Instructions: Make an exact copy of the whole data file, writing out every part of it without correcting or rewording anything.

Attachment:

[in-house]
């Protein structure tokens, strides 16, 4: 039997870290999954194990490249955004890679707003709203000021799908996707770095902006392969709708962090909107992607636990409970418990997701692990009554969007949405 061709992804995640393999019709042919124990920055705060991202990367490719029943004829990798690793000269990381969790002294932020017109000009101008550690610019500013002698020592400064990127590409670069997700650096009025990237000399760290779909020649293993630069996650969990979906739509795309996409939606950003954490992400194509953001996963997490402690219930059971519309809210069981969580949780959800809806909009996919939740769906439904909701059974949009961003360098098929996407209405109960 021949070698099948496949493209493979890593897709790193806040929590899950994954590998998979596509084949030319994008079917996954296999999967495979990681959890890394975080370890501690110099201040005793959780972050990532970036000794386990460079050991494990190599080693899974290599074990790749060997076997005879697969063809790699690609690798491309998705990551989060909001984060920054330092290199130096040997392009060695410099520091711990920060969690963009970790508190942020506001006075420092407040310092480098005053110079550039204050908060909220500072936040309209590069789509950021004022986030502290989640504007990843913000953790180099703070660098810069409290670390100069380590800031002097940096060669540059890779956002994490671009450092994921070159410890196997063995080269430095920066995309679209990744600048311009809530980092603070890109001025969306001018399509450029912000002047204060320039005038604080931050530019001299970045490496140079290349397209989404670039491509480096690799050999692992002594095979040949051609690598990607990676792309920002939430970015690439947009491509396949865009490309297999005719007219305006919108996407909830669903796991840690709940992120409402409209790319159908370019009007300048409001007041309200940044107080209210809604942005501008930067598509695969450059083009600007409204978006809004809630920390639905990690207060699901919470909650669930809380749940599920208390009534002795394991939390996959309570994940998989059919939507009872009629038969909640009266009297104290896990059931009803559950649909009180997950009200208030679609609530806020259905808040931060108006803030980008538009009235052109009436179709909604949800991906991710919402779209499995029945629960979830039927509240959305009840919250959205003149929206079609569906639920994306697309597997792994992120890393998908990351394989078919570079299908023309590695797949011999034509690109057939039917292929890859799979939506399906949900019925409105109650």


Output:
[in-house]
């Protein structure tokens, strides 16, 4: 039997870290999954194990490249955004890679707003709203000021799908996707770095902006392969709708962090909107992607636990409970418990997701692990009554969007949405 061709992804995640393999019709042919124990920055705060991202990367490719029943004829990798690793000269990381969790002294932020017109000009101008550690610019500013002698020592400064990127590409670069997700650096009025990237000399760290779909020649293993630069996650969990979906739509795309996409939606950003954490992400194509953001996963997490402690219930059971519309809210069981969580949780959800809806909009996919939740769906439904909701059974949009961003360098098929996407209405109960 021949070698099948496949493209493979890593897709790193806040929590899950994954590998998979596509084949030319994008079917996954296999999967495979990681959890890394975080370890501690110099201040005793959780972050990532970036000794386990460079050991494990190599080693899974290599074990790749060997076997005879697969063809790699690609690798491309998705990551989060909001984060920054330092290199130096040997392009060695410099520091711990920060969690963009970790508190942020506001006075420092407040310092480098005053110079550039204050908060909220500072936040309209590069789509950021004022986030502290989640504007990843913000953790180099703070660098810069409290670390100069380590800031002097940096060669540059890779956002994490671009450092994921070159410890196997063995080269430095920066995309679209990744600048311009809530980092603070890109001025969306001018399509450029912000002047204060320039005038604080931050530019001299970045490496140079290349397209989404670039491509480096690799050999692992002594095979040949051609690598990607990676792309920002939430970015690439947009491509396949865009490309297999005719007219305006919108996407909830669903796991840690709940992120409402409209790319159908370019009007300048409001007041309200940044107080209210809604942005501008930067598509695969450059083009600007409204978006809004809630920390639905990690207060699901919470909650669930809380749940599920208390009534002795394991939390996959309570994940998989059919939507009872009629038969909640009266009297104290896990059931009803559950649909009180997950009200208030679609609530806020259905808040931060108006803030980008538009009235052109009436179709909604949800991906991710919402779209499995029945629960979830039927509240959305009840919250959205003149929206079609569906639920994306697309597997792994992120890393998908990351394989078919570079299908023309590695797949011999034509690109057939039917292929890859799979939506399906949900019925409105109650």